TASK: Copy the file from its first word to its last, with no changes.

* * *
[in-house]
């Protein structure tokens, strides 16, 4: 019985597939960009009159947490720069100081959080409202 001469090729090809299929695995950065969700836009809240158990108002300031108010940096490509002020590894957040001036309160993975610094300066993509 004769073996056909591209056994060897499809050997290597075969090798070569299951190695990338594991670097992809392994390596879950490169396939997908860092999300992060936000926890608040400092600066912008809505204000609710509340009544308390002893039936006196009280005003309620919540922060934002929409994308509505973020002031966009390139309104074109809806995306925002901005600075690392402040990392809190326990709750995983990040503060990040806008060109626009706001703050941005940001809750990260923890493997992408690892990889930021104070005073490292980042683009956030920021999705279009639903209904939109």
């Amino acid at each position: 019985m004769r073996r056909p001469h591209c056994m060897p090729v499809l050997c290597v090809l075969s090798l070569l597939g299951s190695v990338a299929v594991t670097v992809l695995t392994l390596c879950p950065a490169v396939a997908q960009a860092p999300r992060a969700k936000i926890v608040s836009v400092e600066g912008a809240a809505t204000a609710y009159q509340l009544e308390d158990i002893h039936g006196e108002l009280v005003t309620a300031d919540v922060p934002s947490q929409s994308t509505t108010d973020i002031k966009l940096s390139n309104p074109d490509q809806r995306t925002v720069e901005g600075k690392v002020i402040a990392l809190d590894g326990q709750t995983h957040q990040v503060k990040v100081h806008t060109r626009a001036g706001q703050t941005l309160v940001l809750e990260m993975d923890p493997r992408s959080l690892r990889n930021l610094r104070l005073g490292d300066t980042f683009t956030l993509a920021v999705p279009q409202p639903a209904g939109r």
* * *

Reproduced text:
[in-house]
């Protein structure tokens, strides 16, 4: 019985597939960009009159947490720069100081959080409202 001469090729090809299929695995950065969700836009809240158990108002300031108010940096490509002020590894957040001036309160993975610094300066993509 004769073996056909591209056994060897499809050997290597075969090798070569299951190695990338594991670097992809392994390596879950490169396939997908860092999300992060936000926890608040400092600066912008809505204000609710509340009544308390002893039936006196009280005003309620919540922060934002929409994308509505973020002031966009390139309104074109809806995306925002901005600075690392402040990392809190326990709750995983990040503060990040806008060109626009706001703050941005940001809750990260923890493997992408690892990889930021104070005073490292980042683009956030920021999705279009639903209904939109």
């Amino acid at each position: 019985m004769r073996r056909p001469h591209c056994m060897p090729v499809l050997c290597v090809l075969s090798l070569l597939g299951s190695v990338a299929v594991t670097v992809l695995t392994l390596c879950p950065a490169v396939a997908q960009a860092p999300r992060a969700k936000i926890v608040s836009v400092e600066g912008a809240a809505t204000a609710y009159q509340l009544e308390d158990i002893h039936g006196e108002l009280v005003t309620a300031d919540v922060p934002s947490q929409s994308t509505t108010d973020i002031k966009l940096s390139n309104p074109d490509q809806r995306t925002v720069e901005g600075k690392v002020i402040a990392l809190d590894g326990q709750t995983h957040q990040v503060k990040v100081h806008t060109r626009a001036g706001q703050t941005l309160v940001l809750e990260m993975d923890p493997r992408s959080l690892r990889n930021l610094r104070l005073g490292d300066t980042f683009t956030l993509a920021v999705p279009q409202p639903a209904g939109r």